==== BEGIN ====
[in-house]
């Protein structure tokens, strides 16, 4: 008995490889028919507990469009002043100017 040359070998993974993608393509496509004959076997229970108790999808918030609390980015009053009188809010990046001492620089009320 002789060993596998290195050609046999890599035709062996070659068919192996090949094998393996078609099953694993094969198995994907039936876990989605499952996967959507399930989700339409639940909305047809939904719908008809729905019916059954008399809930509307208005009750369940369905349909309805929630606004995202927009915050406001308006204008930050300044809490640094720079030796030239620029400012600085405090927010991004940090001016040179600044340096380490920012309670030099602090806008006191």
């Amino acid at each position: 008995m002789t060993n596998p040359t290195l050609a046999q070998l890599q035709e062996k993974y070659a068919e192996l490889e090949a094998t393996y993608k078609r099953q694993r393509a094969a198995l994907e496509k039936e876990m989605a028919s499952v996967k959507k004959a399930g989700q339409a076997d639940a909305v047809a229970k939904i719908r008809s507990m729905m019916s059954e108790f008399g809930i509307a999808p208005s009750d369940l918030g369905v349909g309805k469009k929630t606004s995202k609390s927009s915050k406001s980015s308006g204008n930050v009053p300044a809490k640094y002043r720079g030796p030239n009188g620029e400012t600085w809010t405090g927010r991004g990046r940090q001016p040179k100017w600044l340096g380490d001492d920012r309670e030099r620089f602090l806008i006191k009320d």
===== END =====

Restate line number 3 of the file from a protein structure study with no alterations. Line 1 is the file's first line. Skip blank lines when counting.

């Amino acid at each position: 008995m002789t060993n596998p040359t290195l050609a046999q070998l890599q035709e062996k993974y070659a068919e192996l490889e090949a094998t393996y993608k078609r099953q694993r393509a094969a198995l994907e496509k039936e876990m989605a028919s499952v996967k959507k004959a399930g989700q339409a076997d639940a909305v047809a229970k939904i719908r008809s507990m729905m019916s059954e108790f008399g809930i509307a999808p208005s009750d369940l918030g369905v349909g309805k469009k929630t606004s995202k609390s927009s915050k406001s980015s308006g204008n930050v009053p300044a809490k640094y002043r720079g030796p030239n009188g620029e400012t600085w809010t405090g927010r991004g990046r940090q001016p040179k100017w600044l340096g380490d001492d920012r309670e030099r620089f602090l806008i006191k009320d």